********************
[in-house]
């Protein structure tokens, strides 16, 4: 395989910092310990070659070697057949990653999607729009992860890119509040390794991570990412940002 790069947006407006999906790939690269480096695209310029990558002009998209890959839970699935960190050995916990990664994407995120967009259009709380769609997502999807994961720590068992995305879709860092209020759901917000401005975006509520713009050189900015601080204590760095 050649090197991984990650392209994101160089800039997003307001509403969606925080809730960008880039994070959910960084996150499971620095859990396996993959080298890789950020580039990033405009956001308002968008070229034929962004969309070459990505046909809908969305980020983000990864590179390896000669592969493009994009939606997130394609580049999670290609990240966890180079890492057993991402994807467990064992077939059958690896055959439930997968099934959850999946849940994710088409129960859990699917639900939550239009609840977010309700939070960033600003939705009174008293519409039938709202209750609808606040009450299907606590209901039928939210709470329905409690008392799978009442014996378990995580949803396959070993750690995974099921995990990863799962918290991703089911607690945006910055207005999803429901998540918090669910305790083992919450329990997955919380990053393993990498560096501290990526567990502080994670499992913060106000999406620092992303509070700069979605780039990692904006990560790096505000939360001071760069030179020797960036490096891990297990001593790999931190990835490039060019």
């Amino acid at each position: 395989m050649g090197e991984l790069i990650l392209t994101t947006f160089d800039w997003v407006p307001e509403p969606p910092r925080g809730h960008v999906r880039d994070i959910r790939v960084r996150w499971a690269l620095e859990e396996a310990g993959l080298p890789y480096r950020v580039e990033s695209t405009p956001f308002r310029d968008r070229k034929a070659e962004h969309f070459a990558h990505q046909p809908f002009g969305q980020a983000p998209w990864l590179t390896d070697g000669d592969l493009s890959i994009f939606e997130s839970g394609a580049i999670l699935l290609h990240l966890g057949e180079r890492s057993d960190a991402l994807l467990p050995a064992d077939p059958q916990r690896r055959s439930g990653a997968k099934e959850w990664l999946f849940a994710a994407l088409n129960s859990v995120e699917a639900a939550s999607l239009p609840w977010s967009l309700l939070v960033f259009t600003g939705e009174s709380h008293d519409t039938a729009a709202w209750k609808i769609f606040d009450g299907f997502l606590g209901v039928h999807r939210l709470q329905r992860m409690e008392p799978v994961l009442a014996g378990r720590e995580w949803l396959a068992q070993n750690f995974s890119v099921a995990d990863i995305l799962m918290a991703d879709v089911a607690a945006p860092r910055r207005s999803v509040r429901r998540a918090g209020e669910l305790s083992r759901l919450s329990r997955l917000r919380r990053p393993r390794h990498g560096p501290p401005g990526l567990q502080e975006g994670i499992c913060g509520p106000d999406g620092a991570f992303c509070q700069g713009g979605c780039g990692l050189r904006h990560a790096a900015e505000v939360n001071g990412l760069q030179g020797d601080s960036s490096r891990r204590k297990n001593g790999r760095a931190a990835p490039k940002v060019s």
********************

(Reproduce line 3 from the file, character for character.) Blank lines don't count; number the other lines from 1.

């Amino acid at each position: 395989m050649g090197e991984l790069i990650l392209t994101t947006f160089d800039w997003v407006p307001e509403p969606p910092r925080g809730h960008v999906r880039d994070i959910r790939v960084r996150w499971a690269l620095e859990e396996a310990g993959l080298p890789y480096r950020v580039e990033s695209t405009p956001f308002r310029d968008r070229k034929a070659e962004h969309f070459a990558h990505q046909p809908f002009g969305q980020a983000p998209w990864l590179t390896d070697g000669d592969l493009s890959i994009f939606e997130s839970g394609a580049i999670l699935l290609h990240l966890g057949e180079r890492s057993d960190a991402l994807l467990p050995a064992d077939p059958q916990r690896r055959s439930g990653a997968k099934e959850w990664l999946f849940a994710a994407l088409n129960s859990v995120e699917a639900a939550s999607l239009p609840w977010s967009l309700l939070v960033f259009t600003g939705e009174s709380h008293d519409t039938a729009a709202w209750k609808i769609f606040d009450g299907f997502l606590g209901v039928h999807r939210l709470q329905r992860m409690e008392p799978v994961l009442a014996g378990r720590e995580w949803l396959a068992q070993n750690f995974s890119v099921a995990d990863i995305l799962m918290a991703d879709v089911a607690a945006p860092r910055r207005s999803v509040r429901r998540a918090g209020e669910l305790s083992r759901l919450s329990r997955l917000r919380r990053p393993r390794h990498g560096p501290p401005g990526l567990q502080e975006g994670i499992c913060g509520p106000d999406g620092a991570f992303c509070q700069g713009g979605c780039g990692l050189r904006h990560a790096a900015e505000v939360n001071g990412l760069q030179g020797d601080s960036s490096r891990r204590k297990n001593g790999r760095a931190a990835p490039k940002v060019s």